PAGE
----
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STATEMENT BY

H.E. SHEIKHA HAYA RASHED AL KHALIFA
THE PRESIDENT OF THE UNITED NATIONS GENERAL ASSEMBLY

AT
THE INFORMAL THEMATIC DEBATE OF THE GENERAL ASSEMBLY
ON
PARTNERSHIPS TOWARDS ACHIEVING THE MDGs:
TAKING STOCK, MOVING FORWARD

UNITED NATIONS HEADQUARTERS
NEW YORK, NEW YORK
27 NOVEMBER 2006

Secretary General,
Excellencies,
Ladies and Gentlemen,

Thank you all for coming today. I am particularly grateful to those of you who have traveled to New York.

We gather here to discuss progress made so far to achieve the Millennium Development Goals. To identify those obstacles that threaten their achievement, and, explore new partnerships to accelerate progress to achieve them by 2015.

I would like to take this opportunity to pay special tribute to the Secretary General, Kofi Annan. His outstanding tenure will leave a lasting legacy. Thanks to his leadership, the implementation of all development commitments has becomes the top priority for the United Nations. Through the universally accepted MDGs he has helped to provide us with a program of action to achieve a better world, particularly for the poorest and most vulnerable.

World leaders have reaffirmed the central position of the General Assembly as the chief deliberative and policymaking organ of the United Nations. We are holding this event today because the General Assembly can boost efforts to make a real impact on the lives of the poor.

Our emphasis must be on partnership because the development goals of Member States will only be achieved if the private sector, civil society and governments are fully engaged.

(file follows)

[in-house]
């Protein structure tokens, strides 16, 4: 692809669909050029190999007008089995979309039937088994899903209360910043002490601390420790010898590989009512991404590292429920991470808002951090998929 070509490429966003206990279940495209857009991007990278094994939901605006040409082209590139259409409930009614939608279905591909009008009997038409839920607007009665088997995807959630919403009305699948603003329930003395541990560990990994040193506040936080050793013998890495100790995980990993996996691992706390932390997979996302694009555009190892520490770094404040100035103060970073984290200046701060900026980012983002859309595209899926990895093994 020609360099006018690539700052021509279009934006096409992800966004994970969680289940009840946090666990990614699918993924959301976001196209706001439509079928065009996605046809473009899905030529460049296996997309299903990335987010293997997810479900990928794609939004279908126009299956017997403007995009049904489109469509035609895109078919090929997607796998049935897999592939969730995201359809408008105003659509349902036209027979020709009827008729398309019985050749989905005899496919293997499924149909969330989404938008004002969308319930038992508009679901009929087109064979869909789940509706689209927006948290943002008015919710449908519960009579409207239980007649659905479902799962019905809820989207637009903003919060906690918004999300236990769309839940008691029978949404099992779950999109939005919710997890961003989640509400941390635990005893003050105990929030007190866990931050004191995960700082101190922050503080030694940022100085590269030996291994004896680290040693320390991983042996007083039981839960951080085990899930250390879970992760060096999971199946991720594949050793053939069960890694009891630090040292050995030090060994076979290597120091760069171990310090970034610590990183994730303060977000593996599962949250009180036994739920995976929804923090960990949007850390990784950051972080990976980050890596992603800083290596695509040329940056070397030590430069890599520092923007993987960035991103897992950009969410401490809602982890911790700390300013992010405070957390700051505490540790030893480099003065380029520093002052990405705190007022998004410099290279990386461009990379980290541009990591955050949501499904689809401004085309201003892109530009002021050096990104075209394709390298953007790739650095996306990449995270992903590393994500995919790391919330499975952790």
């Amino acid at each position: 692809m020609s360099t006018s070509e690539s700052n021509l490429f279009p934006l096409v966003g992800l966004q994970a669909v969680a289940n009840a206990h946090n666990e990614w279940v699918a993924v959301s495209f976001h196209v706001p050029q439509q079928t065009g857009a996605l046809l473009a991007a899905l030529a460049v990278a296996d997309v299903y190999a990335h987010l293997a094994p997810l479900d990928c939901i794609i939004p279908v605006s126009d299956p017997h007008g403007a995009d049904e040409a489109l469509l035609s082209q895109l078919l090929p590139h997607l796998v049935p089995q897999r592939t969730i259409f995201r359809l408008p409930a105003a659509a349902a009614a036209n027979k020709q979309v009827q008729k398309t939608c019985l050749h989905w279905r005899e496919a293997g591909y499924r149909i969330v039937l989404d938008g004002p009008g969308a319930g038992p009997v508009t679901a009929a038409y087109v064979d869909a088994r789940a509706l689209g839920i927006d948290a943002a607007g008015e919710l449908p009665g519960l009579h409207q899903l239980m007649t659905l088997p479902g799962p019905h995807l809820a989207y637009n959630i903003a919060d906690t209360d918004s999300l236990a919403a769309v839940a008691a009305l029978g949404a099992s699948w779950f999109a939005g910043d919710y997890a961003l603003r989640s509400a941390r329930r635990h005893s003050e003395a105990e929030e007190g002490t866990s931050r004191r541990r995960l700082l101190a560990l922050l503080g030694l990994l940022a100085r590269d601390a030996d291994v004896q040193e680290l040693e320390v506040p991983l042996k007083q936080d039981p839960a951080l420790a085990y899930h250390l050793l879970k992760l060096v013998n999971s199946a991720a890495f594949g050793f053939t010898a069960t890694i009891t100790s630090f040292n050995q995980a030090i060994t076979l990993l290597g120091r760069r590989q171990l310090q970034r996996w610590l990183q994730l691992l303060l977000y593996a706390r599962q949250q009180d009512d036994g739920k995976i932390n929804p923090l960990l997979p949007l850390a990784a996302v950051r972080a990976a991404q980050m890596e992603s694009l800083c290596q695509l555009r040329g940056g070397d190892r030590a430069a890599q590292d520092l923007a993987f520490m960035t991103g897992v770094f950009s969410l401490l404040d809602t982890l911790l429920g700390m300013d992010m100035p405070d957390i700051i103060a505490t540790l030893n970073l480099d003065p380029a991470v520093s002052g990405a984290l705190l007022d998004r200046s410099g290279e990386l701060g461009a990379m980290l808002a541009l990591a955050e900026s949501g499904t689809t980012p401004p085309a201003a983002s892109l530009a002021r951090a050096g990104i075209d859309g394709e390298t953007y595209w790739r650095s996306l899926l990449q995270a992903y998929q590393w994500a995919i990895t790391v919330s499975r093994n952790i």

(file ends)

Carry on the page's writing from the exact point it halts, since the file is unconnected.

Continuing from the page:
I would like to set the scene for the debate today by taking stock of the challenges ahead and the progress we have already made.

Excellencies,
Ladies and Gentlemen,

At the beginning of the 21st century, we are a global family that is more interdependent than ever before. We now have the choice to play a critical role to eradicate poverty forever.

But for many, we live in an uncertain world.
In some countries, pregnancy and childbirth kill a woman every minute -- they die with no trained midwife or doctor to help.

270 million children worldwide have no access to healthcare, and four million children die each year in the first month of their short life.

We live in a world where each year malaria kills one million people, tuberculosis two million people, AIDS three million people. Every human life lost is a tragedy.

In education, we are not on course to achieve equal enrolment of girls and boys, and universal access to primary education by 2015. While globally we will meet the poverty reduction goal, there's a huge challenge in Africa, which saw poverty rise in the last decade.

The situation is worse in countries affected by conflict, which receive less aid but contain the highest concentration of the world's poor.

Almost two in three people lack access to clean drinking water. Close to half the population in developing countries suffer from health problems caused by poor water and sanitation.

To meet the water target we need to bring additional clean water to three hundred thousand people every day for the next decade. That is why I invite you all to see Dean Kamen's groundbreaking system to purify water at low cost outside the Trusteeship Council Chamber.

All of these challenges are taking place in a rapidly changing world.

Within three decades urban populations will more than double, putting an additional strain on basic services like health and education.

Some countries are trading more, helping to create rising global prosperity, while others are being left behind. The stalled Doha Round was meant to address this. Concluding Doha could help to lift 140 million people out of poverty.

Climate change has the potential to cause untold damage. In sub-Saharan Africa it could mean that food production is reduced by a fifth.

So we do face huge challenges, but we should take hope from the progress that is being made.